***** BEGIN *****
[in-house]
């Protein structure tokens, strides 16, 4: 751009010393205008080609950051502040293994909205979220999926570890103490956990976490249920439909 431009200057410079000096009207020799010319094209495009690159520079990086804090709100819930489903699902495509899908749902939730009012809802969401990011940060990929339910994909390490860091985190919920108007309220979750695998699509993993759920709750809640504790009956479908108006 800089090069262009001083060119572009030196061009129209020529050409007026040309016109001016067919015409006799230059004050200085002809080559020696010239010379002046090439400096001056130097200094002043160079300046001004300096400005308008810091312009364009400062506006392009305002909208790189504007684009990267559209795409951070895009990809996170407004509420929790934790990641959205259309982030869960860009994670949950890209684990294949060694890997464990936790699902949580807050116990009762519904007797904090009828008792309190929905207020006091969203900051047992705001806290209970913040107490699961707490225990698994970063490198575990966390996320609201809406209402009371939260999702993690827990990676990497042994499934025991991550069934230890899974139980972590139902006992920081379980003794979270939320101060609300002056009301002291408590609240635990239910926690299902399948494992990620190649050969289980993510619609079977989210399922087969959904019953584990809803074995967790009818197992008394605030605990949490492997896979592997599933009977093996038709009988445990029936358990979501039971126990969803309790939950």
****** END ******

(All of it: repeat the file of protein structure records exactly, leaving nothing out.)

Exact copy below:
[in-house]
């Protein structure tokens, strides 16, 4: 751009010393205008080609950051502040293994909205979220999926570890103490956990976490249920439909 431009200057410079000096009207020799010319094209495009690159520079990086804090709100819930489903699902495509899908749902939730009012809802969401990011940060990929339910994909390490860091985190919920108007309220979750695998699509993993759920709750809640504790009956479908108006 800089090069262009001083060119572009030196061009129209020529050409007026040309016109001016067919015409006799230059004050200085002809080559020696010239010379002046090439400096001056130097200094002043160079300046001004300096400005308008810091312009364009400062506006392009305002909208790189504007684009990267559209795409951070895009990809996170407004509420929790934790990641959205259309982030869960860009994670949950890209684990294949060694890997464990936790699902949580807050116990009762519904007797904090009828008792309190929905207020006091969203900051047992705001806290209970913040107490699961707490225990698994970063490198575990966390996320609201809406209402009371939260999702993690827990990676990497042994499934025991991550069934230890899974139980972590139902006992920081379980003794979270939320101060609300002056009301002291408590609240635990239910926690299902399948494992990620190649050969289980993510619609079977989210399922087969959904019953584990809803074995967790009818197992008394605030605990949490492997896979592997599933009977093996038709009988445990029936358990979501039971126990969803309790939950």